What’s the Average Car Loan Length?

Your car loan term is the length of time you have to repay the loan. The average car loan term is close to six years, but a wide range of terms are available.
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Written by Shannon Bradley
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When getting a new or used car loan, one decision you’ll make is how long to finance the car. A car’s loan term, or how long you have to repay the loan, affects everything from your monthly payment to how much interest you pay overall.

The most common car loan terms are 24, 36, 48, 60, 72 and 84 months, but some lenders also offer 12-month and 96-month car loans. While car loan terms are usually in 12-month increments, there are lenders willing to offer other options if needed by a borrower.

According to consumer credit reporting company Experian, the average auto loan term in the first quarter of 2024 was 67.62 months for new cars and 67.37 months for used cars. The average car lease was 36.13 months.

What to consider when choosing a car loan term

Often, car buyers focus mainly on a car loan’s monthly payment. Making sure you can afford the payment each month is important, but so is weighing that against other factors like the total amount of interest you’ll pay.

The following example shows the difference loan term makes when comparing the same car loan — a $35,000 loan with 9% APR and no down payment. It doesn’t reflect the fact that usually the rate increases the longer your term goes.

Comparing the cost of auto loan terms

Auto loan term

Monthly car payment

Total interest cost

24 months.



36 months.



48 months.



60 months.



72 months.



84 months.



Based on a $35,000 car loan with a 9% APR and no down payment or trade in.

How loan term affects your car payment

The longer you stretch out an auto loan, the lower the monthly payment will be. Since the full loan amount is spread over a longer period of time, it’s divided into smaller loan payments. There can be positive aspects for both long-term and short-term auto loans.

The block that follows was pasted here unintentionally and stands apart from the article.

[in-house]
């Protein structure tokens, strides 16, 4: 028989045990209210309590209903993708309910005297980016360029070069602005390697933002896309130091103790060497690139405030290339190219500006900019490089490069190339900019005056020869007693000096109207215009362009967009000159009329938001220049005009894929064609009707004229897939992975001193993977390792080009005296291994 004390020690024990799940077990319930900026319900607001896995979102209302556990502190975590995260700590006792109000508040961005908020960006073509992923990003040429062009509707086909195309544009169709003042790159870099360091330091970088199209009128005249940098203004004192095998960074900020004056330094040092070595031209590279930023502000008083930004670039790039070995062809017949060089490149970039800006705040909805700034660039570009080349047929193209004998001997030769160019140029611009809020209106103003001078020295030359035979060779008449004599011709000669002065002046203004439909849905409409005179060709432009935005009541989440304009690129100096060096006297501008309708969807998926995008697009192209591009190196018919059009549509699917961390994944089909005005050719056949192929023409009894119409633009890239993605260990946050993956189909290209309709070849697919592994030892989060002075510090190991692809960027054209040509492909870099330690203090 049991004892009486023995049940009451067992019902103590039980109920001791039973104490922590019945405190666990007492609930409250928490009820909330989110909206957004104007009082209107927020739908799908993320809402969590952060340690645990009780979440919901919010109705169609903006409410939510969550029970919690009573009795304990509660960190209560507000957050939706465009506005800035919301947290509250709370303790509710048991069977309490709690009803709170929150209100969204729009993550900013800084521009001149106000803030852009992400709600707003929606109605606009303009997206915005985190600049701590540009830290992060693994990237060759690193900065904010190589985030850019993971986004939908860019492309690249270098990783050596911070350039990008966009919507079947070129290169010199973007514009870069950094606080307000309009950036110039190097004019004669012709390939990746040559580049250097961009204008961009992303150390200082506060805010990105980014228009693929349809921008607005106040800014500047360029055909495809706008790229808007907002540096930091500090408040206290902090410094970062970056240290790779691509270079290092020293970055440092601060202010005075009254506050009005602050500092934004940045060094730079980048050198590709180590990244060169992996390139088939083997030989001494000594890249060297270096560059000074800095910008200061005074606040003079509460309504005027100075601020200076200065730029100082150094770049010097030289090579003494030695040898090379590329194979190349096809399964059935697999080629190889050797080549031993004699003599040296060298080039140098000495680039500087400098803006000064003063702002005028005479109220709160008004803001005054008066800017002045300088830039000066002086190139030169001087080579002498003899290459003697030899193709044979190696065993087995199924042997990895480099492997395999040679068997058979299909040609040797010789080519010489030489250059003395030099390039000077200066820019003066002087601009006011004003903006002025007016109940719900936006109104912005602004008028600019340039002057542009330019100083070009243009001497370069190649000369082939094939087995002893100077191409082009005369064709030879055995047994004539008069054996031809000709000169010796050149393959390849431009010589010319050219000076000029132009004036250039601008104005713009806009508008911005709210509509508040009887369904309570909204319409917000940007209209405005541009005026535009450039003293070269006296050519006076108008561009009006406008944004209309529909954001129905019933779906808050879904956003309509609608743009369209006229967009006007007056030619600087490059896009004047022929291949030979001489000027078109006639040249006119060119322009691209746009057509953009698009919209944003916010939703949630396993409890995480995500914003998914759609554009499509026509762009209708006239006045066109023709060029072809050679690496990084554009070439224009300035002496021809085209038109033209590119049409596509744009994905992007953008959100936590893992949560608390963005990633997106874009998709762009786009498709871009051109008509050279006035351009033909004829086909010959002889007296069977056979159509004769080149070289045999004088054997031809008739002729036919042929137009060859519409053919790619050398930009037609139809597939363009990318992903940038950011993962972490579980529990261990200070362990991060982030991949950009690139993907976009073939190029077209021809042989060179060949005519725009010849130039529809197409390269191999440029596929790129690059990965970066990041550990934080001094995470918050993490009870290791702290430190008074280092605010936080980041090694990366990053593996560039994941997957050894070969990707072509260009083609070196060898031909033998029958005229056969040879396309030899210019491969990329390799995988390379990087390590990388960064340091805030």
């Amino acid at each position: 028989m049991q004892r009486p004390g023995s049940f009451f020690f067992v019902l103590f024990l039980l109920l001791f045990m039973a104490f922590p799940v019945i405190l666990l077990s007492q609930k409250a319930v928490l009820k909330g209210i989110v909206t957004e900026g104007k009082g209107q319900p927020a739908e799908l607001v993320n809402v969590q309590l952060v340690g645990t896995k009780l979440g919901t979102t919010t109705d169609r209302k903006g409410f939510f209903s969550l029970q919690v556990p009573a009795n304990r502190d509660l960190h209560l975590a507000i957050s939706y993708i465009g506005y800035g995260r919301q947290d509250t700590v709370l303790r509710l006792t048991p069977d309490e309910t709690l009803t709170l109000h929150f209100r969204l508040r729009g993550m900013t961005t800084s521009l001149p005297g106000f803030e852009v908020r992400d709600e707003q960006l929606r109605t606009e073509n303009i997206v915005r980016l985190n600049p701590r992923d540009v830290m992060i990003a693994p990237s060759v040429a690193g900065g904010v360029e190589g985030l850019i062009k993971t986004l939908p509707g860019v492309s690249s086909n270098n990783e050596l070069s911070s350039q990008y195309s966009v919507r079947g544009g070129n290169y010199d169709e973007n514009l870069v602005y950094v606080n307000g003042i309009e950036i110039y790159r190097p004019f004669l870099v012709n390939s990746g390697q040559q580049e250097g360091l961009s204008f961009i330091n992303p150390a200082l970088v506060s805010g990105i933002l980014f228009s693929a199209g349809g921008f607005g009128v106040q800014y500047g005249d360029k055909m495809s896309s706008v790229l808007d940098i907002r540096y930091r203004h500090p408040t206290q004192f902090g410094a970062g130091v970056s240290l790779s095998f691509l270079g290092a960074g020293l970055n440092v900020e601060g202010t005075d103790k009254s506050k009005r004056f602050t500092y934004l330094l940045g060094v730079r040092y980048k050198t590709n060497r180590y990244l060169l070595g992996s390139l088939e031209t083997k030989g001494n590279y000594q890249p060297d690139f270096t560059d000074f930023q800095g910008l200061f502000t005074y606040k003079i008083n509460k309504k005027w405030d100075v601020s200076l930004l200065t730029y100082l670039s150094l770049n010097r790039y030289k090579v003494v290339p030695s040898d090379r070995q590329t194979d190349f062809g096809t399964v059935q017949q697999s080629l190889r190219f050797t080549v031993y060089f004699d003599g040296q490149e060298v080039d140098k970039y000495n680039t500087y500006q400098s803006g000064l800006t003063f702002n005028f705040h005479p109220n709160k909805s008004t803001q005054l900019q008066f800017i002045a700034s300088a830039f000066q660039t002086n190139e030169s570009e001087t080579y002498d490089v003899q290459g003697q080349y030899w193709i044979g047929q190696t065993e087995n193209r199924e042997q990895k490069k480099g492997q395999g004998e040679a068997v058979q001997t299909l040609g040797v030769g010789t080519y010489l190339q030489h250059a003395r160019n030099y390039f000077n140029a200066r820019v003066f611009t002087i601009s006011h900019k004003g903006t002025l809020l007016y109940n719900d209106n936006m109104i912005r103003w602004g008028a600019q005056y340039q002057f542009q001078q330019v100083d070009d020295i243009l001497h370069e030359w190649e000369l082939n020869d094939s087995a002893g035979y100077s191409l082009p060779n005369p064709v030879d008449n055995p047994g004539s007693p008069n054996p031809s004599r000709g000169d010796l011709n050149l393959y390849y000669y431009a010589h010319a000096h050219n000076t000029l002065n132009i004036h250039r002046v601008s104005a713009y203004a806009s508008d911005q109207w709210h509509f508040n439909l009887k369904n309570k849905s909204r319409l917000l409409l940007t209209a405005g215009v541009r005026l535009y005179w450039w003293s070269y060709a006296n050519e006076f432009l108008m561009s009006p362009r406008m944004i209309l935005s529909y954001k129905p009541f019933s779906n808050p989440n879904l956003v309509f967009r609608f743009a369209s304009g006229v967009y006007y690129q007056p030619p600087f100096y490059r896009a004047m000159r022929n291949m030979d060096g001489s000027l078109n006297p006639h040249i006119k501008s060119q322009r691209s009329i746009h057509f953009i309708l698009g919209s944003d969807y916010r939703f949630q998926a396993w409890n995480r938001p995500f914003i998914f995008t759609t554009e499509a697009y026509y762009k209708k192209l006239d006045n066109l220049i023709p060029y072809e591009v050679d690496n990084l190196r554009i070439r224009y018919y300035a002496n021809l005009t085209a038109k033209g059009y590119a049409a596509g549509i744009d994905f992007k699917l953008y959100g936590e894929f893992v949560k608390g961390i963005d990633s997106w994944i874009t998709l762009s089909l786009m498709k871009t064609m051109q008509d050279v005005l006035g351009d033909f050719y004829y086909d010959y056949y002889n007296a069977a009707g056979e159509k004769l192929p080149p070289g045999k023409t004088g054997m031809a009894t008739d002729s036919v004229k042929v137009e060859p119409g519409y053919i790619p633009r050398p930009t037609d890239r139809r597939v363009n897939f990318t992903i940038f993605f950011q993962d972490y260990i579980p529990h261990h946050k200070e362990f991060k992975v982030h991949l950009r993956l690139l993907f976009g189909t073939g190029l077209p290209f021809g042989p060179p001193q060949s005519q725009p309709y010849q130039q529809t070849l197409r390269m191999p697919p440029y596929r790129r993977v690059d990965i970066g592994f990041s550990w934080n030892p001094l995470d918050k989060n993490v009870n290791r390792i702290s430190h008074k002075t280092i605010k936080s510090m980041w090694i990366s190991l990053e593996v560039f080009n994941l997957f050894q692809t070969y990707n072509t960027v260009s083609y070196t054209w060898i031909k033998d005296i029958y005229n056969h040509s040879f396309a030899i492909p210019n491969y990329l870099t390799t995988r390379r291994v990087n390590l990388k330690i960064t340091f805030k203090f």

Choosing a longer auto loan term with lower payments might enable you to buy a more reliable car at a higher price. It could also make it possible to qualify for a car loan that will help you establish or rebuild credit—as long as you make the payments on time.

Also, if you’re in a financial position to afford the higher payments of a shorter-term car loan, and you go that direction, there are benefits. Along with saving on interest costs, paying off the loan in a shorter time frame might give you a break from car payments before taking out another auto loan.

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The longer your loan term, the more interest you will pay

Most auto loans use simple interest. That means your payment amount will be the same each month, with a portion going toward paying down your principal balance and the rest to paying interest.

Unless you pay more than the required monthly payment and ask the lender to apply it to principal, the portion of your payment that goes to principal doesn’t change. The interest amount you pay each month does vary and is based on your remaining principal balance.

With this structure, a long-term loan with lower payments means you’re paying down the loan’s principal more slowly and accruing interest over a longer period of time. Extending a car loan even a year or two can significantly increase the overall amount of interest you pay.

For example, our comparison chart above shows that for a $35,000 car loan with a 9% APR, going from a 60-month loan to an 84-month loan would mean paying $3,700 more in interest.

The length of your loan and negative equity

The longer you drive a car, the more it depreciates in value. At some point you may have negative equity, which means you still owe more on the car than what you can get by selling or trading it in. This is also called being upside down or underwater on a car.

Longer loan terms increase the risk of having negative equity at some point, which isn’t necessarily a problem unless you decide to sell or trade in a car before it’s paid off. If the amount you receive for the car doesn’t fully cover paying off the loan, you would need to pay the difference. This could mean paying cash or rolling the negative equity into your next car loan, which isn’t an ideal way to start a new loan.

What’s the best auto loan term?

NerdWallet typically recommends keeping auto loans to no more than 60 months for new cars and 36 months for used cars — although that can be a challenge for some people in today’s market with high car prices.

Ultimately, choosing the best auto loan term depends on balancing cost, affordability and your specific needs. Long-term auto loans might help you afford a car, but they can cost you more in the long run. Short-term loans will cost less overall, but wouldn’t be a wise choice if you can’t afford the monthly payments and fall behind.

What’s important is realizing that the auto loan term you agree to can make a big difference in what you pay monthly and in total. Instead of simply accepting the loan term offered by a lender or dealership, ask to see other terms or use an auto loan calculator to compare for yourself. Then choose the auto loan term that makes the most sense for you.

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